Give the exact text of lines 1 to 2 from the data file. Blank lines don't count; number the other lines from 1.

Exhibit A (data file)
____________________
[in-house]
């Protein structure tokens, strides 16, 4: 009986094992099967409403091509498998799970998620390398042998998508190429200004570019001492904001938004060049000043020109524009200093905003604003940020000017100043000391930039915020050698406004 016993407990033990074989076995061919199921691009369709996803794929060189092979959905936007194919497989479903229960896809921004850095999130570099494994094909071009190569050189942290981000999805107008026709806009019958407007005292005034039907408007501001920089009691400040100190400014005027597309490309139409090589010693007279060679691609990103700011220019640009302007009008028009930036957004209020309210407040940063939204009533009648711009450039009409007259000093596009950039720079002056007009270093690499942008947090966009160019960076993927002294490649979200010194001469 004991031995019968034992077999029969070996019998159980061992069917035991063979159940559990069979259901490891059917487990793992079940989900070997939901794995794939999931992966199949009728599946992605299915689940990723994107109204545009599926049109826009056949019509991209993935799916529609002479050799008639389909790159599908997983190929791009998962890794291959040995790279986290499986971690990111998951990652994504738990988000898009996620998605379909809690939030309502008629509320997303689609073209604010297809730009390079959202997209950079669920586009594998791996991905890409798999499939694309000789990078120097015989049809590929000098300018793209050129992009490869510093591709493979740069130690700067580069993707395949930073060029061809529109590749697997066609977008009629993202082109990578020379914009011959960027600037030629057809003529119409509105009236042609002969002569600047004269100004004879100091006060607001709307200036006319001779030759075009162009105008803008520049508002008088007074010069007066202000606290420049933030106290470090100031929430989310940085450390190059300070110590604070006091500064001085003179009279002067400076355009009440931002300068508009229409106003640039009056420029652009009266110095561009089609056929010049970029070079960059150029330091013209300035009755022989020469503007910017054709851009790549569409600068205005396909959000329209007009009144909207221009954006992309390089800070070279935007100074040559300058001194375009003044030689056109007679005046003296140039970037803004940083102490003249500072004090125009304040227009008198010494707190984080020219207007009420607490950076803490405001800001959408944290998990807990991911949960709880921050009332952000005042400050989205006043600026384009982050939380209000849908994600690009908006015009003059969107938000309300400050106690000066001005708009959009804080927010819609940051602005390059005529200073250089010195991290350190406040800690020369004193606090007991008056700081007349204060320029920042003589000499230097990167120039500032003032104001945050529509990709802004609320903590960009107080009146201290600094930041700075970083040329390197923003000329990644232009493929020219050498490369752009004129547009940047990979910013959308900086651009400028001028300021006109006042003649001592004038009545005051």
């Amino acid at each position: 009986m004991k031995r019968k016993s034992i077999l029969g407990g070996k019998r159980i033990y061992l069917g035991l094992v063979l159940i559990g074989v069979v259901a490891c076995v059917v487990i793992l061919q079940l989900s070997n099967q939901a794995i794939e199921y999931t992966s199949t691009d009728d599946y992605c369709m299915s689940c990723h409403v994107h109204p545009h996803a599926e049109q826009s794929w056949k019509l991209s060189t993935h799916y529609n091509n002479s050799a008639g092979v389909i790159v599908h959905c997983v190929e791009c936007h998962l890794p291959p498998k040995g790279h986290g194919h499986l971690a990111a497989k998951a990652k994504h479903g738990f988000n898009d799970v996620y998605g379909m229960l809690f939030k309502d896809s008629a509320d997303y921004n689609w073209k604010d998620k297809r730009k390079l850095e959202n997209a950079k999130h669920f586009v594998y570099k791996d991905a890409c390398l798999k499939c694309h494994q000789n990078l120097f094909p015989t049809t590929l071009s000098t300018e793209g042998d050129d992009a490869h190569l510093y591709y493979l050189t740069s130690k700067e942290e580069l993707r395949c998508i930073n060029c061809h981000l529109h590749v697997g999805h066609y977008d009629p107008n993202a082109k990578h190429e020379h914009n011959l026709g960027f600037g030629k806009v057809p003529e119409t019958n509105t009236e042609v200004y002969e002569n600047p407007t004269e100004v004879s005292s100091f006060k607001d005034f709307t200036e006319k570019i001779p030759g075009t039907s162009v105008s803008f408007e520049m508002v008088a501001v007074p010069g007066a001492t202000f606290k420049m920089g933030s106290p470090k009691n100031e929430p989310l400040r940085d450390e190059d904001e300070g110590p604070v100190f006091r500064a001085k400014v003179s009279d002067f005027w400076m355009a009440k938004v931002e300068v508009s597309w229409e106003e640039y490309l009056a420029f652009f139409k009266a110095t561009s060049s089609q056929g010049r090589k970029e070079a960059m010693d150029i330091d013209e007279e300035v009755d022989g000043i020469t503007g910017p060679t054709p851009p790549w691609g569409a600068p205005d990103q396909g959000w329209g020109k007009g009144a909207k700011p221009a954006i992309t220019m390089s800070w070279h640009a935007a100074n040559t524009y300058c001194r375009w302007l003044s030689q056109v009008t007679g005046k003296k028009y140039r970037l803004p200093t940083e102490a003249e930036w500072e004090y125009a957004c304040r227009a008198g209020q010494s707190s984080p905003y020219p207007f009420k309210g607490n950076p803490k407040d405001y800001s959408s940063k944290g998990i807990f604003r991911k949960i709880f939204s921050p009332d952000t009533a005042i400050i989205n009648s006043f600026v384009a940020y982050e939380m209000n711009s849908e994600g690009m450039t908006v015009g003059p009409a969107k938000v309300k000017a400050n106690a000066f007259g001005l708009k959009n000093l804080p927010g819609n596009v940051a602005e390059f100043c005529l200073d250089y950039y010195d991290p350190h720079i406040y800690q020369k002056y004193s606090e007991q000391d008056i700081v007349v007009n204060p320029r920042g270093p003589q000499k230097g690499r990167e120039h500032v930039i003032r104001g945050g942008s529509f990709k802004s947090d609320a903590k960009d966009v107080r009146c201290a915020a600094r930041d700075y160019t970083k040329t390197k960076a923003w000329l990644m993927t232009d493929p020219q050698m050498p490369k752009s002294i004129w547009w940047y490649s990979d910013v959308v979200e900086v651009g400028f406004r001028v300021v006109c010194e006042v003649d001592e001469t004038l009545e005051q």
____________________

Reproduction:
[in-house]
């Protein structure tokens, strides 16, 4: 009986094992099967409403091509498998799970998620390398042998998508190429200004570019001492904001938004060049000043020109524009200093905003604003940020000017100043000391930039915020050698406004 016993407990033990074989076995061919199921691009369709996803794929060189092979959905936007194919497989479903229960896809921004850095999130570099494994094909071009190569050189942290981000999805107008026709806009019958407007005292005034039907408007501001920089009691400040100190400014005027597309490309139409090589010693007279060679691609990103700011220019640009302007009008028009930036957004209020309210407040940063939204009533009648711009450039009409007259000093596009950039720079002056007009270093690499942008947090966009160019960076993927002294490649979200010194001469 004991031995019968034992077999029969070996019998159980061992069917035991063979159940559990069979259901490891059917487990793992079940989900070997939901794995794939999931992966199949009728599946992605299915689940990723994107109204545009599926049109826009056949019509991209993935799916529609002479050799008639389909790159599908997983190929791009998962890794291959040995790279986290499986971690990111998951990652994504738990988000898009996620998605379909809690939030309502008629509320997303689609073209604010297809730009390079959202997209950079669920586009594998791996991905890409798999499939694309000789990078120097015989049809590929000098300018793209050129992009490869510093591709493979740069130690700067580069993707395949930073060029061809529109590749697997066609977008009629993202082109990578020379914009011959960027600037030629057809003529119409509105009236042609002969002569600047004269100004004879100091006060607001709307200036006319001779030759075009162009105008803008520049508002008088007074010069007066202000606290420049933030106290470090100031929430989310940085450390190059300070110590604070006091500064001085003179009279002067400076355009009440931002300068508009229409106003640039009056420029652009009266110095561009089609056929010049970029070079960059150029330091013209300035009755022989020469503007910017054709851009790549569409600068205005396909959000329209007009009144909207221009954006992309390089800070070279935007100074040559300058001194375009003044030689056109007679005046003296140039970037803004940083102490003249500072004090125009304040227009008198010494707190984080020219207007009420607490950076803490405001800001959408944290998990807990991911949960709880921050009332952000005042400050989205006043600026384009982050939380209000849908994600690009908006015009003059969107938000309300400050106690000066001005708009959009804080927010819609940051602005390059005529200073250089010195991290350190406040800690020369004193606090007991008056700081007349204060320029920042003589000499230097990167120039500032003032104001945050529509990709802004609320903590960009107080009146201290600094930041700075970083040329390197923003000329990644232009493929020219050498490369752009004129547009940047990979910013959308900086651009400028001028300021006109006042003649001592004038009545005051």